Arnold Kling  

New Energy Legislation

Trade Deficit, Saving, and Tax... Drug Price Controls...

Lynne Kiesling, who believes that rent-seekers should be prosecuted, is in an accusatory frame of mind concerning the latest energy legislation. She writes,

choosing to expand ethanol mandates as a renewable energy initiative is a big mistake. Using more ethanol will increase our dependence on foreign oil and impose costs that far outweigh its benefits. Overall, the proposed ethanol mandates will cost Americans $18-23 billion more than they will benefit.

Jerry Taylor and Peter Van Doren describe the legislation as "Hundreds of pages of corporate welfare, symbolic gestures, empty promises, and pork-barrel projects."

For Discussion. What real solutions to real problems are contained in the legislation?

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COMMENTS (11 to date)
Lynne Kiesling writes:

HEY!!! I never said that! I just threw it up there for folks to chew on ...

[if you were baiting me it worked]

Lynne Kiesling writes:

Seriously ... the best thing that this energy bill does is repeal of PUHCA, the Public Utility Holding Company Act of 1935. One of the first posts I ever did was on the value of PUHCA repeal:

and more recently,

Taylor and VanDoren similarly conclude that PUHCA repeal is a good thing.

But 1200 pages, for that?

Eric Krieg writes:

Nukular. If the bill does anything to jumpstart the nuclear industry in America, it will have done a great service.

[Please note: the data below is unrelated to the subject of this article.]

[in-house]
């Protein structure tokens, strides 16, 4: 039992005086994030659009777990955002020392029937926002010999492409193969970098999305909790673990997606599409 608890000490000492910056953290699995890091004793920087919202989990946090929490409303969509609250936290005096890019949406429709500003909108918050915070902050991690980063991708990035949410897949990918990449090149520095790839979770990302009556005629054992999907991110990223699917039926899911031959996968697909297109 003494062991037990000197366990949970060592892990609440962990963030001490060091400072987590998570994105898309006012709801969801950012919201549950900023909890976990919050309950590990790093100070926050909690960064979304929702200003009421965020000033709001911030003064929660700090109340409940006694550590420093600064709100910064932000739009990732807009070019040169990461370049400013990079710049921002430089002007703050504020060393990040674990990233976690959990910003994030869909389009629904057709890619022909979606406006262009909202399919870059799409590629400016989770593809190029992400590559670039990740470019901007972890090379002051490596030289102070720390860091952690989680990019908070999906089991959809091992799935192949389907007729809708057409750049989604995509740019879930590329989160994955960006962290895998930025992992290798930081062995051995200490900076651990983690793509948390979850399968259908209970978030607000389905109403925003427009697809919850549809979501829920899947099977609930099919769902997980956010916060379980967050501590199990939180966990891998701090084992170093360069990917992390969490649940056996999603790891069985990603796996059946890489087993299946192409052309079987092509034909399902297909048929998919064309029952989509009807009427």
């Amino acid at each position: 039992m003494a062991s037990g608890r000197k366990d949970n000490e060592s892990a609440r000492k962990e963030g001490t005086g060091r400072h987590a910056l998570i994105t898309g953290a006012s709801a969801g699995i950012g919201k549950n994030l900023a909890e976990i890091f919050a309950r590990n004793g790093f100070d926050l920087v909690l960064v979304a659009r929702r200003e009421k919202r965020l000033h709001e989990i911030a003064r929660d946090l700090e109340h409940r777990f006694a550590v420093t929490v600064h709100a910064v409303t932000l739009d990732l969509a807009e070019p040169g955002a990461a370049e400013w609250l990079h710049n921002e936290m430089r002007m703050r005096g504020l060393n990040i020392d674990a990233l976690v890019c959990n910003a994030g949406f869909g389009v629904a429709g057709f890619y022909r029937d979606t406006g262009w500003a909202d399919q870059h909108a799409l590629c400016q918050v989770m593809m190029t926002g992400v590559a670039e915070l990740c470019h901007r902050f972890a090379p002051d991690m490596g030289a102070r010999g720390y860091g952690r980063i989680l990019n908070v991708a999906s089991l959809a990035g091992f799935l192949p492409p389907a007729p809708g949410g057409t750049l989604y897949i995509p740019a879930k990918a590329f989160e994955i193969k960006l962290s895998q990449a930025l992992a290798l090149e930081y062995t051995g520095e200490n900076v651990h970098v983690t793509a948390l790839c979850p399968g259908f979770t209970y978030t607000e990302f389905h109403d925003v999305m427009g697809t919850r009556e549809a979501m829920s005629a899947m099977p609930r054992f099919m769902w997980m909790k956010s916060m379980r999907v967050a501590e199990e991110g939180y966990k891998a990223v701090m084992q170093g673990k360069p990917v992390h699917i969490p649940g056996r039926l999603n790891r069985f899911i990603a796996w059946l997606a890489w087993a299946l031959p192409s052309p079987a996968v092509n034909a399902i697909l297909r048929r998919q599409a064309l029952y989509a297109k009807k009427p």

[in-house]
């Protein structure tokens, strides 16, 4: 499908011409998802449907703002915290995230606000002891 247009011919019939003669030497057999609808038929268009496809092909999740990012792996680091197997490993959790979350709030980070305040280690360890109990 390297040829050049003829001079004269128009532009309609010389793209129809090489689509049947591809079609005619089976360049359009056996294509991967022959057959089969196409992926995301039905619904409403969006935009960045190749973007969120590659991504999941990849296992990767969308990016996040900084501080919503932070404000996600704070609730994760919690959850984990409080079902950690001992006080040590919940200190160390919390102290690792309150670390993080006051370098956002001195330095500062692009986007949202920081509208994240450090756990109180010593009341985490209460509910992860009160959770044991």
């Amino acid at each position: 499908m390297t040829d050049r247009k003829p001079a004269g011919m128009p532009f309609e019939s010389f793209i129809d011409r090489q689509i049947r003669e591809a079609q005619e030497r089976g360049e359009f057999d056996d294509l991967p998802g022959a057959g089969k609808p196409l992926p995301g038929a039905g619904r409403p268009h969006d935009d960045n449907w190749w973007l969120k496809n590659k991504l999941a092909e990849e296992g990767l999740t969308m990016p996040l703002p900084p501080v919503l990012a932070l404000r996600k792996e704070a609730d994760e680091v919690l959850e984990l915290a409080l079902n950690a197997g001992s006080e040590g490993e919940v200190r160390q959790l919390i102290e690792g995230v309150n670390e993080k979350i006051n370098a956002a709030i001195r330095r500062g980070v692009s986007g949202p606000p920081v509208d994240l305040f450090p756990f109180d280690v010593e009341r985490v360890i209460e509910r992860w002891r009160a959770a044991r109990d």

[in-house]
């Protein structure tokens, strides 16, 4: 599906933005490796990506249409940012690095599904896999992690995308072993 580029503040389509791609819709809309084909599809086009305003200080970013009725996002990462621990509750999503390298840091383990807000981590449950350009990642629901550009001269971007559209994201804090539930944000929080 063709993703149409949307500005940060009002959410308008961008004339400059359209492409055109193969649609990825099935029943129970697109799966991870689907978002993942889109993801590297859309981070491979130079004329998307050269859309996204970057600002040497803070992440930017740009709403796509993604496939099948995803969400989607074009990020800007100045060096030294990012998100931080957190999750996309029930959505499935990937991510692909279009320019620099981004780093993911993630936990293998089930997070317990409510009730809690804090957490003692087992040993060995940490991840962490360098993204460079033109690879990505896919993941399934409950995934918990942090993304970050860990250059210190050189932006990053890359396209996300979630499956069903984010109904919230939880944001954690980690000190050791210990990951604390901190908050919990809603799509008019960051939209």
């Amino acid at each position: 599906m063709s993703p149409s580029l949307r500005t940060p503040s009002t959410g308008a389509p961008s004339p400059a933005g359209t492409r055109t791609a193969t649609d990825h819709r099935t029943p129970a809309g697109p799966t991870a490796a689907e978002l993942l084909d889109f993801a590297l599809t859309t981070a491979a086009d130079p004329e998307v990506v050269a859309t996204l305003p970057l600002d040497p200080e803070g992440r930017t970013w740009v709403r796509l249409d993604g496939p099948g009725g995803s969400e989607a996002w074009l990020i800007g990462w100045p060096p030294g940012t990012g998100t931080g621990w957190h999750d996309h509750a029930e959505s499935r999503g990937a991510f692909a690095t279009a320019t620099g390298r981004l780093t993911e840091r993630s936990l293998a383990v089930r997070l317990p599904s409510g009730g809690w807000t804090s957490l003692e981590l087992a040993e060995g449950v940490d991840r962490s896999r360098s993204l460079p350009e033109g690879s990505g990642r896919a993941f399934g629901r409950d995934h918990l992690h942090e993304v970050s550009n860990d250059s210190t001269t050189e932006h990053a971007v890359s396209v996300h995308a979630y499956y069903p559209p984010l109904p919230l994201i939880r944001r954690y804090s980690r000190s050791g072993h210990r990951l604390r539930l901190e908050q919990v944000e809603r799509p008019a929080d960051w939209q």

Patrick R. Sullivan writes:

In the "Prejudices" series, H.L. Mencken has an essay arguing that the laws against assault should be changed. He said anyone should be able to clobber anyone else (especially judges and congressmen), but would later have to defend his actions in court. If the assailant could convince the jury the assailee had it coming, then he would walk.

Maybe that would work to allow us to inflict punishment on rent-seekers and their enablers.

Bob Dobalina writes:

Eric and Lynne,

The nuclear thing really grabs my attention. If we are going to continue to consume terawatts of power, what energy source other than nuclear power can we employ in sufficient quantities? And is nuclear power more or less salable to the public now that we want to "reduce our dependence" on foreign oil?

And when fuel cells become truly practical, will the argument for nuclear become stronger?

Last, are there any domestic companies which stand to profit greatly from a wider-scale rollout of nuclear power?

Lawrance George Lux writes:

Real Solutions? --Absolutely none.

Research funds will be distributed to political supporters of Bush, who will utilize nothing but high-tech solutions; this because no one expects them to work, avoiding reaction from the Oil industry, and because the Research can be overloaded with high-priced billing at huge Profit.

The Tax credits for the Energy companies will allow them to contract actual supply, raise Prices, and maintain Profits. There is no true Cost-effective construction of a Pipeline from Alaska, unless they open up all Alaska to drilling. It is simply too long and costly otherwise. It will not be capitalized until there are Oil fields in the Wildlife refuges.